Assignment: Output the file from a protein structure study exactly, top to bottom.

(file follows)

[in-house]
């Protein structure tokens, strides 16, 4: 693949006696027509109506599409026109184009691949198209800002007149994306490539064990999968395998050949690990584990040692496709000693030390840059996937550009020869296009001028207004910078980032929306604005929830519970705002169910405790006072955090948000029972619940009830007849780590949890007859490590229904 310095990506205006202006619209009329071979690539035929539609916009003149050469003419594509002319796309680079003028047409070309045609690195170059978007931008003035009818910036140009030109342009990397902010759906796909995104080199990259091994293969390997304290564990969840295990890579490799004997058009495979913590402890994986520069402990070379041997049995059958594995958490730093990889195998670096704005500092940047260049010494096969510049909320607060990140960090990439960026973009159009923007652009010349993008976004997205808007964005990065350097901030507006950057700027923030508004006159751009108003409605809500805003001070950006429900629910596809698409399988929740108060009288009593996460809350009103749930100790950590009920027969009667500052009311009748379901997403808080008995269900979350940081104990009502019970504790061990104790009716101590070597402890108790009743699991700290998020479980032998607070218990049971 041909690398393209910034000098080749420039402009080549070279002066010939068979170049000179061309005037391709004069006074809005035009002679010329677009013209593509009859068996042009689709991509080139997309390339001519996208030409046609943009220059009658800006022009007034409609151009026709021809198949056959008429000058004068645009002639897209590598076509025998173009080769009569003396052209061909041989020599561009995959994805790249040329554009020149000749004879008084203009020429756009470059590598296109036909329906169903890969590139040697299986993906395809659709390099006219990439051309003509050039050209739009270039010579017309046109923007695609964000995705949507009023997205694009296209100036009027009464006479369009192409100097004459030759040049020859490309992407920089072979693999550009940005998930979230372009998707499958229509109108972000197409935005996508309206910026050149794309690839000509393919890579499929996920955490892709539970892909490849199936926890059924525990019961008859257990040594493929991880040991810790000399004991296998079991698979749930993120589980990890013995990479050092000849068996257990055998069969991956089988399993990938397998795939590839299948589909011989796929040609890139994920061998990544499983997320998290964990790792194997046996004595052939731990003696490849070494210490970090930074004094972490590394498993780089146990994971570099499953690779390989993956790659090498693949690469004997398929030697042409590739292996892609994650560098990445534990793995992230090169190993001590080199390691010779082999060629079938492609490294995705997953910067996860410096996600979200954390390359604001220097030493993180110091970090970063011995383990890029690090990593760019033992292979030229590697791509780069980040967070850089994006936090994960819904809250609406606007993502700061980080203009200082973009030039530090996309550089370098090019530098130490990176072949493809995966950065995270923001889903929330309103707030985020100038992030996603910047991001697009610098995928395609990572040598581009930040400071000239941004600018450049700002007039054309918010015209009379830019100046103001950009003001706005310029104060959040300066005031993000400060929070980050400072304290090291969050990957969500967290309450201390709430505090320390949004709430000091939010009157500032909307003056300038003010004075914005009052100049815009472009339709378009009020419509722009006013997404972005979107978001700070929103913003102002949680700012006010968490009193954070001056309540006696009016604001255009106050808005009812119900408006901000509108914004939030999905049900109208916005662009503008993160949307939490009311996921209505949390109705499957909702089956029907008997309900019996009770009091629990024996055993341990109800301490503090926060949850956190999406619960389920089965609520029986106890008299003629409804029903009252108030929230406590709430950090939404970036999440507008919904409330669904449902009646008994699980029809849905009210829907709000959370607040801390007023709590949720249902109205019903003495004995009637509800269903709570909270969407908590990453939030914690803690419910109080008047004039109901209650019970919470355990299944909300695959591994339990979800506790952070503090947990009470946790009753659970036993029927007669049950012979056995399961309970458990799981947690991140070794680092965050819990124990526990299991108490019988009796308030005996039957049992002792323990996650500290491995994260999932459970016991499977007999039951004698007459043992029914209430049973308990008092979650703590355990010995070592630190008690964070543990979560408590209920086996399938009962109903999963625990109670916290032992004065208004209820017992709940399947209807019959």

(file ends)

[in-house]
């Protein structure tokens, strides 16, 4: 693949006696027509109506599409026109184009691949198209800002007149994306490539064990999968395998050949690990584990040692496709000693030390840059996937550009020869296009001028207004910078980032929306604005929830519970705002169910405790006072955090948000029972619940009830007849780590949890007859490590229904 310095990506205006202006619209009329071979690539035929539609916009003149050469003419594509002319796309680079003028047409070309045609690195170059978007931008003035009818910036140009030109342009990397902010759906796909995104080199990259091994293969390997304290564990969840295990890579490799004997058009495979913590402890994986520069402990070379041997049995059958594995958490730093990889195998670096704005500092940047260049010494096969510049909320607060990140960090990439960026973009159009923007652009010349993008976004997205808007964005990065350097901030507006950057700027923030508004006159751009108003409605809500805003001070950006429900629910596809698409399988929740108060009288009593996460809350009103749930100790950590009920027969009667500052009311009748379901997403808080008995269900979350940081104990009502019970504790061990104790009716101590070597402890108790009743699991700290998020479980032998607070218990049971 041909690398393209910034000098080749420039402009080549070279002066010939068979170049000179061309005037391709004069006074809005035009002679010329677009013209593509009859068996042009689709991509080139997309390339001519996208030409046609943009220059009658800006022009007034409609151009026709021809198949056959008429000058004068645009002639897209590598076509025998173009080769009569003396052209061909041989020599561009995959994805790249040329554009020149000749004879008084203009020429756009470059590598296109036909329906169903890969590139040697299986993906395809659709390099006219990439051309003509050039050209739009270039010579017309046109923007695609964000995705949507009023997205694009296209100036009027009464006479369009192409100097004459030759040049020859490309992407920089072979693999550009940005998930979230372009998707499958229509109108972000197409935005996508309206910026050149794309690839000509393919890579499929996920955490892709539970892909490849199936926890059924525990019961008859257990040594493929991880040991810790000399004991296998079991698979749930993120589980990890013995990479050092000849068996257990055998069969991956089988399993990938397998795939590839299948589909011989796929040609890139994920061998990544499983997320998290964990790792194997046996004595052939731990003696490849070494210490970090930074004094972490590394498993780089146990994971570099499953690779390989993956790659090498693949690469004997398929030697042409590739292996892609994650560098990445534990793995992230090169190993001590080199390691010779082999060629079938492609490294995705997953910067996860410096996600979200954390390359604001220097030493993180110091970090970063011995383990890029690090990593760019033992292979030229590697791509780069980040967070850089994006936090994960819904809250609406606007993502700061980080203009200082973009030039530090996309550089370098090019530098130490990176072949493809995966950065995270923001889903929330309103707030985020100038992030996603910047991001697009610098995928395609990572040598581009930040400071000239941004600018450049700002007039054309918010015209009379830019100046103001950009003001706005310029104060959040300066005031993000400060929070980050400072304290090291969050990957969500967290309450201390709430505090320390949004709430000091939010009157500032909307003056300038003010004075914005009052100049815009472009339709378009009020419509722009006013997404972005979107978001700070929103913003102002949680700012006010968490009193954070001056309540006696009016604001255009106050808005009812119900408006901000509108914004939030999905049900109208916005662009503008993160949307939490009311996921209505949390109705499957909702089956029907008997309900019996009770009091629990024996055993341990109800301490503090926060949850956190999406619960389920089965609520029986106890008299003629409804029903009252108030929230406590709430950090939404970036999440507008919904409330669904449902009646008994699980029809849905009210829907709000959370607040801390007023709590949720249902109205019903003495004995009637509800269903709570909270969407908590990453939030914690803690419910109080008047004039109901209650019970919470355990299944909300695959591994339990979800506790952070503090947990009470946790009753659970036993029927007669049950012979056995399961309970458990799981947690991140070794680092965050819990124990526990299991108490019988009796308030005996039957049992002792323990996650500290491995994260999932459970016991499977007999039951004698007459043992029914209430049973308990008092979650703590355990010995070592630190008690964070543990979560408590209920086996399938009962109903999963625990109670916290032992004065208004209820017992709940399947209807019959």